Most people know Indonesian music from the gamelan music of Bali or Java, the bronze orchestra of metallophones and gongs used in court music and the wayang shadow puppet shows. Gamelan music was featured in the Peter Weir film The Year of Living Dangerously and frequently crops up in travelogues about Indonesia.

Bronze gamelan music, however, is only a tiny fraction of the bewildering array of musical styles scattered throughout Indonesia and documented by Philip Yampolsky in the Smithsonian Folkways-label 20-volume Music of Indonesia series. As series recordist, compiler, and producer, Yampolsky has captured scores of different Indonesian pop and traditional music genres ranging from charming and engaging styles to the downright strange.

For sheer listenability, my favorite forms of music in the series include:

The nostalgic kroncong genre with arpeggiated guitar and gliding vocals that call to mind American cowpoke and Hawaiian ditties on Volume 2.

Jemblung, a fast-disappearing, wickedly entertaining all-vocal gamelan genre, featuring three males who mimic the dings and dongs of metallophones featured on Volume 14.

The fast and furious gondong sabangunan tuned drum performaces of North Sumatra's Toba people on Volume 4.

But I also like to turn to the series to jolt myself out of the world music doldrums with some of the oddest, wildest musical forms I've ever heard anywhere. These include:

Lagu sayur which resembles a shocking collision between New Orleans brass band jazz and traditional gamelan arrangements on Volume 3.

The a capella hoho choral songs built on a measly four-tone scale from the thickly forested island of Nias on Volume 4.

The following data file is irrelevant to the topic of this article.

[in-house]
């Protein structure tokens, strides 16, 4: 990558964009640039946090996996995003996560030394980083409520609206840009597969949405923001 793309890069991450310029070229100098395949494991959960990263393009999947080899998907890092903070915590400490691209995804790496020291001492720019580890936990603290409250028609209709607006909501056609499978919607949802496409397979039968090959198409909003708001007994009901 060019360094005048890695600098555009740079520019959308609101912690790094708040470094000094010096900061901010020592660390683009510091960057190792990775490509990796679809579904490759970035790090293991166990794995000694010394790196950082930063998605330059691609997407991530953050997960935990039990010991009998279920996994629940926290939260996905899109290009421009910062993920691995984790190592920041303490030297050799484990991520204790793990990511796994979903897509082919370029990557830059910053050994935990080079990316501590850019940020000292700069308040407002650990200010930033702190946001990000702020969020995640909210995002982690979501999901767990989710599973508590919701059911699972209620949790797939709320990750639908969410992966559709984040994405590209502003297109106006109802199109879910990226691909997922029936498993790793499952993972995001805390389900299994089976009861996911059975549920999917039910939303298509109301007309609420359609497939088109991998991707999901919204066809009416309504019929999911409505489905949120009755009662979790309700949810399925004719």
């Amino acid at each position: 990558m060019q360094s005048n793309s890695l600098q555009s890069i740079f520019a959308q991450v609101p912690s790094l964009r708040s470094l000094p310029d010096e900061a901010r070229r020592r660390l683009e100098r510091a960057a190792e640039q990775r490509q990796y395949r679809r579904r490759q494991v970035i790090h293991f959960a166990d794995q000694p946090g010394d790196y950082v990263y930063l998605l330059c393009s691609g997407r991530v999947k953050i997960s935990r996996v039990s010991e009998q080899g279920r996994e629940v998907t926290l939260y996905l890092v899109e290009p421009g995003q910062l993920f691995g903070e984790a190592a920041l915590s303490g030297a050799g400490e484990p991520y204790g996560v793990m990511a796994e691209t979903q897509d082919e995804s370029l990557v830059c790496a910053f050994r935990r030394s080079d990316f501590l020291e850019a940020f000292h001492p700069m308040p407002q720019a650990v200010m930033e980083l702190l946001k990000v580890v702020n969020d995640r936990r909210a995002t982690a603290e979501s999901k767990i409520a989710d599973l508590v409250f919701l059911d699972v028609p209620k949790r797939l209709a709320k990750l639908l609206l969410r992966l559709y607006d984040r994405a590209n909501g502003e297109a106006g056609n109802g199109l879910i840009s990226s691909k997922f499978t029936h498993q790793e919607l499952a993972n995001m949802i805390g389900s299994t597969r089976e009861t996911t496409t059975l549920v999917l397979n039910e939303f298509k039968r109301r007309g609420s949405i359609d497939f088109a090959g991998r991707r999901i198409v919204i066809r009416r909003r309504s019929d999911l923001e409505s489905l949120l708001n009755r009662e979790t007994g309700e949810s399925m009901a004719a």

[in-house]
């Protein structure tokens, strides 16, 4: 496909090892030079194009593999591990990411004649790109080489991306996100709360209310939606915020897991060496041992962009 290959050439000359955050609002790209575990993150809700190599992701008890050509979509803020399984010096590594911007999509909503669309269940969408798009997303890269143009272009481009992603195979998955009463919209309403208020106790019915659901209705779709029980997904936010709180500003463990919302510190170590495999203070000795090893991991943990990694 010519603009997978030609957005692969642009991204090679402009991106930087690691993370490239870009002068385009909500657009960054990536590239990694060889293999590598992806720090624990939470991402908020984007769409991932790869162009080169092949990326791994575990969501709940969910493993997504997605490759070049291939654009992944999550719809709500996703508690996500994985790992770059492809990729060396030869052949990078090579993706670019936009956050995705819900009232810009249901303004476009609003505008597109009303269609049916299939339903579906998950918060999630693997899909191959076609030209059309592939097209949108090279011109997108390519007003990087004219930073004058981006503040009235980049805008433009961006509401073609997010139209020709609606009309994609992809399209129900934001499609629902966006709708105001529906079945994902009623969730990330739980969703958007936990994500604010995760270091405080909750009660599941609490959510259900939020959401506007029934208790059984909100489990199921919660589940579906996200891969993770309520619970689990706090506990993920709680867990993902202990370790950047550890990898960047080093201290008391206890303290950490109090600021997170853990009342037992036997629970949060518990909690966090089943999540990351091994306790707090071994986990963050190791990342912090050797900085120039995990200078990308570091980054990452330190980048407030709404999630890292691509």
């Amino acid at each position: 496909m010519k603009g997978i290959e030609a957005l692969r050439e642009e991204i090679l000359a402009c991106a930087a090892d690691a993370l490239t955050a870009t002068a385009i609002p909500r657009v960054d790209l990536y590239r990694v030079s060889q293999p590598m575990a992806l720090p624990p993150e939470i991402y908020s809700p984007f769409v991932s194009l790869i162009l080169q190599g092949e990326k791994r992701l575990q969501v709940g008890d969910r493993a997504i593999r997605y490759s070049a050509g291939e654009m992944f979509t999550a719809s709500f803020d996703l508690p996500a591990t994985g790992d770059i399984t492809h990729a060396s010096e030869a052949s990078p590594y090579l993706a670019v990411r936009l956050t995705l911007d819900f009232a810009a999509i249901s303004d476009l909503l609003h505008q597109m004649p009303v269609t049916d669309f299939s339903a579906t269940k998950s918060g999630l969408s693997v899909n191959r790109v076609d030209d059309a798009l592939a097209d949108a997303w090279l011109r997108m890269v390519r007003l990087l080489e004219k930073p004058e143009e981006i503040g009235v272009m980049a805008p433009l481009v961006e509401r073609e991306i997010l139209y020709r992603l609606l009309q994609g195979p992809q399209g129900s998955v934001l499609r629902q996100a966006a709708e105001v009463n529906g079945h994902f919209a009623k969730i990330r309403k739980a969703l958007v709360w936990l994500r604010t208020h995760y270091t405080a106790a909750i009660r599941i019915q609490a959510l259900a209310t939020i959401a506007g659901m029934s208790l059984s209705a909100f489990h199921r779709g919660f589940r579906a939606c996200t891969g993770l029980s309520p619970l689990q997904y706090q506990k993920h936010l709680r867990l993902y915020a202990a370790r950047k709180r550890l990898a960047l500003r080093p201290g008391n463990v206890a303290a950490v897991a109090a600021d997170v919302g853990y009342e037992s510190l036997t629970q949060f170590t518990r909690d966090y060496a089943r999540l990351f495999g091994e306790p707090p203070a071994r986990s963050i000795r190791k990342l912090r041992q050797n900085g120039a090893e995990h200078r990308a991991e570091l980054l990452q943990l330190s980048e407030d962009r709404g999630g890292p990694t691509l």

The eccentric range of acoustic and electric guitar styles on Volume 20, Indonesian Guitars.


Just about every volume is the series has something unexpected, if not genuinely startling, to offer. If the music isn't always kind to western ears, well, that hasn't been Philip Yampolsky's mandate. Gathering rare and little heard Indonesian genres has been his goal.

Because there's so much information to present, I've divided the Music of Indonesia series into two separate pages.


On these two pages, all 20-volumes of the Smithsonian Folkways Music of Indonesia series are listed and described using material adapted from my reviews for The Beat magazine and info from the Smithsonian Folkways label. These pages also include cover art of each release plus links to RealAudio song samples and purchase information via

For the full text of my own reviews of 14 CDs in the Music of Indonesia series (plus reviews of 10 other Indonesian discs), hop to the Asia index on this website.



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